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cvx is a modeling system for disciplined convex programming. Disciplined convex programs, or DCPs, are convex optimization problems that are described using a limited set of construction rules, which enables them to be analyzed and solved efficiently.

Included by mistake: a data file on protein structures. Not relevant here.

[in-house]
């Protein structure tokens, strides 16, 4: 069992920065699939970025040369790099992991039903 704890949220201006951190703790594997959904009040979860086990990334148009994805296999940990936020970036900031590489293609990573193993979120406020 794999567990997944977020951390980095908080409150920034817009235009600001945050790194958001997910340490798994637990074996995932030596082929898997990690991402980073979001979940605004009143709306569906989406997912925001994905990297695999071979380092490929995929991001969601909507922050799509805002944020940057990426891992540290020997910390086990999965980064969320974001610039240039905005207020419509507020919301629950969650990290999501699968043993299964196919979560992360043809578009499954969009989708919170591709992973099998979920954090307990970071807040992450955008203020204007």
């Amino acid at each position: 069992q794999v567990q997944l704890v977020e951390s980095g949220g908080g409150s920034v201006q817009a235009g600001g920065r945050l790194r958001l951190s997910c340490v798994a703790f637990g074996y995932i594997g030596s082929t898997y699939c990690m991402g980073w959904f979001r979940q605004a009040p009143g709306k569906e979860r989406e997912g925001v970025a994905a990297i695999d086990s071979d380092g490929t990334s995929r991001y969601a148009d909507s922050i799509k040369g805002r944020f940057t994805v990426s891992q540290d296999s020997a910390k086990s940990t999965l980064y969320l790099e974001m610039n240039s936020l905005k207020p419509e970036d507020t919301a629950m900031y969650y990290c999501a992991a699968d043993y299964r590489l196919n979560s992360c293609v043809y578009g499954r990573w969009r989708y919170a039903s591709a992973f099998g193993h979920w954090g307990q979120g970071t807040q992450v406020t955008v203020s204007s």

8 Advanced topics 44 8.1 Solver selection 8.2 Controlling solver precision 8.3 Miscellaneous cvx commands 46 8.4 Assignments versus equality constraints 8.5 Indexed dual variables a Installation and compatibility 51 A 1 Basic instructions A 2 About SeDuMi and sdpt3 52 A. 3 A Matlab 7.0 issue 52 B Operators, functions, and sets 54 B. 1 Basic operators and linear functions 54 B2 Nonlinear functions B 3 Sets 61 cvx status messages 63 D Advanced solver topics 65 D.1 The successive approximation method 65 D2 Irrational powers 65 D 3 Overdetermined proble 66 E Acknowledgements 67 1 Introduction 1.1 What is cvx? cvX is a modeling system for disci lined conver programming. Disciplined convex pro- grams, or DCPs, are convex optimization problems that are described using a limited set of construction rules, which enables them to be analyzed and solved efficiently cvx can solve standard problems such as linear programs(LPs), quadratic programs (QPs), second-order cone programs(SOCPs), and semidefinite programS (SDPs but compared to directly using a solver for one or these types of problems, cvx can eatly simplify the task of specifying the problem. cvx can also solve much more complex convex optimization problems, including many involving nondifferentiable unctions, such as e1 norms. You can use cvx to conveniently formulate and solve constrained norm minimization, entropy maximization, determinant maximization and many other problems To use cvx effectively, you need to know at least a bit about convex optimiza- tion. For background on convex optimization, see the book Convex Optimization Bv04,,ortheStanford courseee364a.availableatwww.stanfordedu/class/ee364a/ cvx is implemented in Matlab Mat04, effectively turning Matlab into an op timization modeling language. Model specifications are constructed using common Matlab operations and functions, and standard matlab code can be freely mixed with these specifications. This combination makes it simple to perform the calculations needed to form optimization problems, or to process the results obtained from their solution. For example, it is easy to compute an optimal trade-off curve by forming and solving a family of optimization problems by varying the constraints. As another example, cvx can be used as a component, of a larger system that uses convex opti mization. such as a branch and bound method, or an engineering design framework cvx also provides special modes to simplify the construction of problems from two specific problem classes. In SDP mode, cvx applies a matrix interpretation to the inequality operator, so that linear matric inequalities(Lmis) and SDPs may be ex pressed in a more natural form. In GP mode, cvx accepts all of the special functions and combination rules of geometric programming, including monomials, posynomi als, and generalized posynomials, and transforms such problems into convex form so that they can be solved efficiently. For background on geometric programming seethetutorialpaperBkvhO5, gp-tutorial.html. cvx was designed by michael grant and Stephen boyd, with input from Yinyu Ye and was implemented by Michael Grant GBY06]. It incorporates ideas from earlier work by Lofberg [Lofo5, Dahl and Vandenberghe Dvo5, CrusiusCru02, Wu and Boyd wB00], and many others. The modeling language follows the spirit of AMPL FGK99 or GAMS BKMR9S; unlike these packages, however, cvx was designed from the beginning to fully exploit convexity. The specific method for implementing cvx in Matlab draws heavily from YALMIP [Lof05. We also hope to develop versions of cvx for other platforms in the future 2 What is disciplined convex programming? Disciplined convex programming is a methodology for constructing convex optimiza- tion problems proposed by Michael Grant, Stephen Boyd, and Yinyu Ye gBYo6 Gra04. It is meant to support the formulation and construction of optimization problems that the user intends from the outset to be convex. Disciplined convex programming imposes a set of conventions or rules, which we call the DCP ruleset Problems which adhere to the ruleset can be rapidly and automatically verified as convex and converted to solvable form. Problems that violate the ruleset are rejected even when the problem is convex. That is not to say that such problems cannot be solved using DCP; they just need to be rewritten in a way that conforms to the DCP ruleset a detailed description of the DCP ruleset is given in $4, and it is important for anyone who intends to actively use cvx to understand it. The ruleset is simple to learn, and is drawn from basic principles of convex analysis. In return for accept- ing the restrictions imposed by the ruleset, we obtain considerable benefits, such as automatic conversion of problems to solvable form, and full support for nondifferen- tiable functions. In practice, we have found that disciplined convex programs closely resemble their natural mathematical forms 1.3 about this version Supported solvers. This version of cvx supports two core solvers, SeDuMi(Stu99 and SDPT3 TTTo6, which is the default. Future versions of cvx may support other solvers, such as MOSEK [MOSO5 or CVXOPT [DVO5]. SeDuMi and SDPT3 are open-source interior-point solvers written in Matlab for LPs. SOCPs, SDPs, and combinations thereof Problems handled exactly. cvx will convert the specified problem to an LP SOCP, or SdP, when all the functions in the problem specification can be represented in these forms. This includes a wide variety of functions, such as minimum and naximum, absolute value, quadratic forms the minimun and maximun eigenvalues of a symmetric matrix, power functions cp, and lp norms(both for p rational) Problems handled with(good) approximations. For a few functions, cvx will make a(good) approximation to transform the specified problem to one that can be handled by a combined LP, SOCP, and SDP solver. For example, when a power function or lp-norm is used, with non-rational exponent p, cvx replaces p with a nearby rational. The log of the normal cumulative distribution log (a) is replaced with an SDP-compatible approximation Problems handled with successive approximation. This version of cvx adds support for a number of functions that cannot be exactly represented via LP, soCP, or SDP, including log, exp, log-sum-exp log(exp c1+..+exp rn), entropy, and Kullback- Leibler divergence. These problems are handled by solving a sequence(typically just a handful) of SDPs, which yields the solution to the full accuracy of the core solver On the other hand, this technique can be substantially slower than if the core solver directly handled such functions. The successive approximation method is briefly described in Appendix d.I. Geometric problems are now solved in this manner as well, in previous versions, an approximation was made Ultimately, we will interface cvx to a solver with native support for such functions which result in a large speedup in solving problems with these functions. Until then users should be aware that problems involving these functions can be slow to solve using the current version of cvx. for this reason when one of these functions is used the user will be warned that the successive approximate technique will be used We emphasize that most users do not need to know how cvx handles their problem what matters is what functions and operations can be handled. For a full list of unctions supported by cvx, see Appendix b, or use the online help function by typing help cvx/builtins(for functions already in Matlab, such as sqrt or log)or help cvx/functions(for functions not in Matlab, such as lambda_max) 1.4 Feedback Please contact Michael Grant(mcgrant@stanford. edu or Stephen Boyd(boydostanford edu with your comments. If you discover what you think is a bug, please include the fol- lowing in your communication, so we can reproduce and fix the problem o the cvx nodel and supporting data. that caused the error a copy of any error messages that it produced the cvx version number and build number o the version number of matlab that you are running o the name and version of the operating system you are using The latter three items can all be discovered by typing CVⅩVers1on at the matlab command prompt; simply copy its output into your email message 1. 5 What cyx is not cvx is not meant to be a tool for checking if your problem is convex. You need to know a bit about convex optimization to effectively use cVx; otherwise you are the proverbial monkey at the typewriter, hoping to(accidentally) type in a valid disciplined convex program On the other hand, if cvx accepts your problem, you can be sure it is convex. In conjunction with a course on (or self study of) convex optimization, cvx(especially its error messages) can be very helpful in learning some basic convex analysis. While cvx Will attempt to give helpful error messages when you violate the DCp ruleset, it can sometimes give quite obscure error messages cvx is not meant for very large problems, so if your problem is very large(for example, a large image processing problem), cvx is unlikely to work well (or at all) For such problems you will likely need to directly call a solver, or to develop your oWn methods, to get the efficiency you need For such problems cvx can play an important role, however. Before starting to develop a specialized large-scale method, you can use cvx to solve scaled-down or simplified versions of the problem, to rapidly experiment with exactly what problem you want to solve. For image reconstruction, for example, you might use cvx to experiment with different problem formulations on 50 x 50 pixel images cvx will solve many medium and large scale problems, provided they have ex- ploitable structure(such as sparsity), and you avoid for loops, which can be slow in Matlab, and functions like log and exp that require successive approximation. If you encounter difficulties in solving large problem instances, please do contact us; we may be able to suggest an equivalent formulation that cvx can process more efficiently 2 A quick start Once you have installed cvx(see SA), you can start using it by entering a cvx speci- fication into a Matlab script or function, or directly from the command prompt. To delineate cvx specifications from surrounding Matlab code, they are preceded with the statement cvx_begin and followed with the statement cvx_end. A specification can include any ordinary Matlab statements, as well as special cvx-specific commands for declaring primal and dual optimization variables and specifying constraints and obJective functions Within a cvx specification, optimization variables have no numerical value; in- stead, they are special Matlab objects. This enables Matlab to distinguish between ordinary commands and cvx objective functions and constraints. As Matlab reads a cvx specification, it builds an internal representation of the optimization problem If it encounters a violation of the rules of disciplined convex programming(such as an invalid use of a composition rule or an invalid constraint), an error message is generated. When matlab reaches the cvx_end command, it completes the conversion of the cvx specification to a canonical form, and calls the underlying core solver to Solve If the optimization is successful, the optimization variables declared in the cVx specification are converted from objects to ordinary Matlab numerical values that can be used in any further matlab calculations. In addition, cvx also assigns a few other related Matlab variables. One, for example, gives the status of the problem (ic,, whether an optimal solution was found, or the problem was determined to be infeasible or unbounded). Another gives the optimal value of the problem. Dual variables can also be assigned This processing flow will become more clear as we introduce a number of simple examples. We invite the reader to actually follow along with these examples in Mat lab, by running the quickstart script found in the examples subdirectory of the cVx distribution. For example, if you are on windows, and you have installed the cvx distribution in the directory D: \Matlab\cvx, then you would ty cd D: \Matlab\cvx\examples quickstart at the matlab command prompt. The script will automatically print key excerpts of its code, and pause periodically so you can examine its output.(Pressing"Enter"or Return"resumes progress. The line numbers accompanying the code excerpts in this document correspond to the line numbers in the file quickstart.m 2.1 Least-squares We first consider the most basic convex optimization problem, least-squares. In a least-squares problem, we seek E Rn that minimizesAC-bl2, where A E Rm is skinny and full rank(i.e, m 2 n and Rank(A)=n). Let us create some test problem data for m, n, A, and b in Matlab 17m=16 8; 18 A= randn(m,n) 19 b= randn(m, 1) (We chose small values of n and n to keep the output readable. Then the least- squares solution =(AAA 6 is easily computed using the backslash operator 1s=A、b Using cvx, the same problem can be solved as follows 3 cvx_begin variable x(n) minimize( norm (A*x-b)) 26 CVx end (The indentation is used for purely stylistic reasons and is optional. Let s examine this specification line by line Line 23 creates a placeholder for the new cvx specification, and prepares Matlab to accept variable declarations, constraints, an objective function, and so forth Line 24 declares x to be an optimization variable of dimension n. cvx requires that all problem variables be declared before they are used in an objective function or constraints Line 25 specifies an objective function to be minimized; in this case, the Eu- A clidean or c2-norm of Ac Line 26 signals the end of the cvx specification, and causes the problem to be solved The backslash form is clearly simpler there is no reason to use cvx to solve a simp least-squares problem. But this example serves as sort of a"Hello world! program in cvx; i.e., the simplest code segment that actually does something useful If you were to type x at the Matlab prompt after line 24 but before the cvx_end command, you would see something like this cvx affine expression (8x1 vector That is because within a specification, variables have no numeric value; rather, they are Matlab objects designed to represent problem variables and expressions involving them. Similarly, because the objective function norm(A*x-b) involves a cvx variable it does not have a numeric value either; it is also represented by a Matlab object When Matlab reaches the cvx_end command, the least-squares problem is solved and the Matlab variable x is overwritten with the solution of the least-squares prob lem, i.c.,(44)-46. Now x is an ordinary length-n numerical vector, identical to what would be obtained in the traditional approach, at least to within the accuracy of the solver. In addition two additional matlab variables are created cvx_optval, which contains the value of the objective function; i. e,Ac-bll2 cvx_status, which contains a string describing the status of the calculation. In this case, cvx_status would contain the string Solved. See Appendix c for a list of the possible values of cvx_status and their meaning cvx_slvtol: the tolerance level achieved by the solver cvx_slvitr: the number of iterations taken by the solver All of these quantities, x, cvx_optval, and cvx_status, Etc. may now be freely used in other Matlab statements, just like any other numeric or string values. There is not much room for error in specifying a simple least-squares problem but if you make one, you will get an error or warning message. For example, if you replace line 25 with maximize( norm(A*x-b)) which asks for the norin to be maximized, you will get an error message stating that a convex function cannot be maximized (at least in disciplined convex programming ?? Error using == maximize Disciplined convex programming error: Objective function in a maximization must be concave 2.2 Bound-constrained least-squares Suppose we wish to add some simple upper and lower bounds to the least-squares problem above: i.e., we wish to solve Immunize‖Ax=bl subject to l< where l and u are given data, vectors with the same dimension as the variable The vector inequality u v means componentwise, i.e,, i vi for all i. We can no longer use the simple backslash notation to solve this problen. but it can be transformed into a quadratic program(QP), which can be solved without difficulty if you have some form of QP software available Let us provide some numeric values for l and u 49 bnds =randn(n, 2) 501=min(bnds,[],2); 61 u= max( bnds, [,2 Then if you have the Matlab Optimization Toolbox [Mato5, you can use the quadprog function to solve the problem as follow IIf you type who or whos at the command prompt, you may see other, unfamiliar variables as well. Any variable that begins with the prefix cvx_ is reserved for internal use by cvx itself, and should not be changed 10